Data Sharing In Healthcare Must Be Encouraged
In 2015, Google-owned DeepMind announced a new partnership with the Royal Free NHS Trust (RFT) that many predicted would herald an exciting new era of healthcare. They would apply machine learning algorithms to NHS data to create the healthcare app ‘Streams’ — an alert, diagnosis, and detection system for acute kidney injury. A spokesman for RFT explained: ‘The RFT approached DeepMind with the aim of developing an app that improves the detection of AKI (Acute Kidney Injury) by immediately reviewing blood test results for signs of deterioration and sending an alert and the results to the most appropriate clinician via a dedicated handheld device.’
Since then, Streams has been rolled out across a number of NHS trusts. DeepMind, meanwhile, has continued to apply its machine learning technology in other clinical trials, including early detection of diabetic retinopathy and the treatment of head and neck cancers. However, it has not all been plain sailing. An investigation by the Information Commissioner’s Office (ICO) into the data-sharing agreement, without which the work would not have been possible, found that the Royal Free had failed to comply with the data protection act when it handed over details of 1.6 million patients to DeepMind. Elizabeth Denham, the information commissioner said of the findings that, ‘Our investigation found a number of shortcomings in the way patient records were shared for this trial… Patients would not have reasonably expected their information to have been used in this way, and the Trust could and should have been far more transparent with patients as to what was happening. We’ve asked the Trust to commit to making changes that will address those shortcomings, and their co-operation is welcome.’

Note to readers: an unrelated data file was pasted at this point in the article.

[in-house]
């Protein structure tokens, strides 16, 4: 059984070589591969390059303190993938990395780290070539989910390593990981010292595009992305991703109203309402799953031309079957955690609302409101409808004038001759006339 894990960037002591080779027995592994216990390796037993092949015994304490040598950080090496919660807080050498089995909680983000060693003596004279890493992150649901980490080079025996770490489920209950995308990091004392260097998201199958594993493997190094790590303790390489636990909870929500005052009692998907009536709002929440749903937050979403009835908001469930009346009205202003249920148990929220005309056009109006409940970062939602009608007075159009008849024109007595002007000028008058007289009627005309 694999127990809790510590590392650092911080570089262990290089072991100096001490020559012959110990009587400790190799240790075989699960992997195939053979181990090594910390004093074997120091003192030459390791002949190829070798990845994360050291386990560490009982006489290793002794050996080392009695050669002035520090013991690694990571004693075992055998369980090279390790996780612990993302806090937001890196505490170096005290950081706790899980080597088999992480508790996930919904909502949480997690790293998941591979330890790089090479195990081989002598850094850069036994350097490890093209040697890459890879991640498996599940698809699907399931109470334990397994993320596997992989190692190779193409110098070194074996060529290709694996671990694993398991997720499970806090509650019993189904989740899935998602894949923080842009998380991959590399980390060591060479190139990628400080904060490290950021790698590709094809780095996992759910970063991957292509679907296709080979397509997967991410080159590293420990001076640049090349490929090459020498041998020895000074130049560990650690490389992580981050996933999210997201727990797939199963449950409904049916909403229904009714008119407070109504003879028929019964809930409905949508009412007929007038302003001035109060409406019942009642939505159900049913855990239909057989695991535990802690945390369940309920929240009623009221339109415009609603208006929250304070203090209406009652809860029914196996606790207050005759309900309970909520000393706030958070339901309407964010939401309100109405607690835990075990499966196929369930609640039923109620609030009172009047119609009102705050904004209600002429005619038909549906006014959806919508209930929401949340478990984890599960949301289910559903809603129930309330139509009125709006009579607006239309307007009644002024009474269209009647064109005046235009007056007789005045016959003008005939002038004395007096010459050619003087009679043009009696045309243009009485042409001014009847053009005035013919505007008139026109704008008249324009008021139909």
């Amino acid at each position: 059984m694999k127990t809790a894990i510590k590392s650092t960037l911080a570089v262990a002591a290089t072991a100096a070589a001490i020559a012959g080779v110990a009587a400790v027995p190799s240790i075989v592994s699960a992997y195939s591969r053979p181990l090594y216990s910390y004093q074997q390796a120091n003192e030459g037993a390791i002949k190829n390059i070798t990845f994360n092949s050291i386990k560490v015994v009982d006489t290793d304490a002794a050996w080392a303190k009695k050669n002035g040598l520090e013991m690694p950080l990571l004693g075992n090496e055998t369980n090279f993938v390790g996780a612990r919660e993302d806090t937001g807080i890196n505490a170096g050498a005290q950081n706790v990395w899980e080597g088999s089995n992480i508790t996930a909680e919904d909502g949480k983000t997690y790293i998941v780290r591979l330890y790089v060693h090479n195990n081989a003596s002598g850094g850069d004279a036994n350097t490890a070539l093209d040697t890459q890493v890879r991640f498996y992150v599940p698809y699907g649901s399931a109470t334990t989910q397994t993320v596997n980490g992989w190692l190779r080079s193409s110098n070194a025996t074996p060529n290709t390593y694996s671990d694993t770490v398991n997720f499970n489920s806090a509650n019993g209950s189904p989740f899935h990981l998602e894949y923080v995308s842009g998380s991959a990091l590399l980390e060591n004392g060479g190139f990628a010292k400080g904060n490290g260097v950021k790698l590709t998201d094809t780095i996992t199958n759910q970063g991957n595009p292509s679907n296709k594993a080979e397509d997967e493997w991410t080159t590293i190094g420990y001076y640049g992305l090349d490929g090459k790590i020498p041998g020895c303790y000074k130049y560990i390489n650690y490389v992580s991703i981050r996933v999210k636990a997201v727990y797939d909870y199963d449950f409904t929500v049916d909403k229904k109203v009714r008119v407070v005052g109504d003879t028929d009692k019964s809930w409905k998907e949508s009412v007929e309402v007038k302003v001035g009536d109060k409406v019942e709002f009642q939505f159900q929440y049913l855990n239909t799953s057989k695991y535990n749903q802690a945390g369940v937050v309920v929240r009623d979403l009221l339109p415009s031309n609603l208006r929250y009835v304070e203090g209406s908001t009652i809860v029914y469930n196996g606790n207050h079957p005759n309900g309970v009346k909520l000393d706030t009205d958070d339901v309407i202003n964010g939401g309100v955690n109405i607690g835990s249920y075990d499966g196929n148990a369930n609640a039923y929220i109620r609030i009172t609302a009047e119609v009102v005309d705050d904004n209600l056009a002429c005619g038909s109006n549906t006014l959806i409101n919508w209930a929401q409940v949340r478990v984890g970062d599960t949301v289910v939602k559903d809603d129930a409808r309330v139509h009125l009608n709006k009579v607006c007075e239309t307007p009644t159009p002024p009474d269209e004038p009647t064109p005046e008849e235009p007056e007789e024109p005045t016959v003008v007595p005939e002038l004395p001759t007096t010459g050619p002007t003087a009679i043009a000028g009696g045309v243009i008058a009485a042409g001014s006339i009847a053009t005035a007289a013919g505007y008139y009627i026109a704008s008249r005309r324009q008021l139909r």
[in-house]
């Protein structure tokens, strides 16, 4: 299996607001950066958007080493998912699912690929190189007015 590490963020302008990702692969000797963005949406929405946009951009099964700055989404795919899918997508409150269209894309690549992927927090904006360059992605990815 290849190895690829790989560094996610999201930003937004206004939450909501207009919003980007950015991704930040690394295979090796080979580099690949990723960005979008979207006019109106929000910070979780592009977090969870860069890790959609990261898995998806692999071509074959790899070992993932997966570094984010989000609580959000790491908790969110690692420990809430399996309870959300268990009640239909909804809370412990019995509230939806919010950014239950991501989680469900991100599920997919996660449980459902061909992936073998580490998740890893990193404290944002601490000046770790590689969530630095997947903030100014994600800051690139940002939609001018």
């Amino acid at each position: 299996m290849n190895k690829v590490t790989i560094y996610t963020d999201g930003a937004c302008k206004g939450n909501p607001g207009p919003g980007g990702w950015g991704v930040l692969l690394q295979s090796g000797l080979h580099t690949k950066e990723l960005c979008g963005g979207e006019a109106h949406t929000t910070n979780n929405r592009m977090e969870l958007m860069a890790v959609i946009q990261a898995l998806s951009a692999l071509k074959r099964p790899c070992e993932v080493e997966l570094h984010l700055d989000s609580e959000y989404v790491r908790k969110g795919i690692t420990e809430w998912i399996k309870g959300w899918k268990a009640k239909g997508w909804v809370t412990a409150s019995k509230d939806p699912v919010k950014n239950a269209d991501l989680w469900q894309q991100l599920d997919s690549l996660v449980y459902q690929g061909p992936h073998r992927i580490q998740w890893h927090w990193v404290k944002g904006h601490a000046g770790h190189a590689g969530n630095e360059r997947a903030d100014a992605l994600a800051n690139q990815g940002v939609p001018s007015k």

While the ICO should be praised for its light touch and considered approach, the issue highlights what is likely to be an ongoing problem for healthcare providers looking to use the wealth of data they hold about their patients to its fullest potential. This was also evidenced by last year’s decision by UK government ministers to scrap the care data plan to link GP records, following a public outcry about whether patients had been given the chance to opt out. Indeed, an independent report into the growth of artificial intelligence commissioned by the UK government, ‘Growing the Artificial Intelligence Industry in the UK’, has recommended the secure sharing of anonymized data from patients’ health records with private firms if the technology is going to be successfully applied in the sector.
There is an understandable sensitivity around the collection and sharing of medical data, yet for organizations to truly benefit from data analytics, they need to take an open approach. This means doing everything possible to encourage patients to share their data, as well as sharing data with different hospitals and technology companies.
Posted on 7wData.be.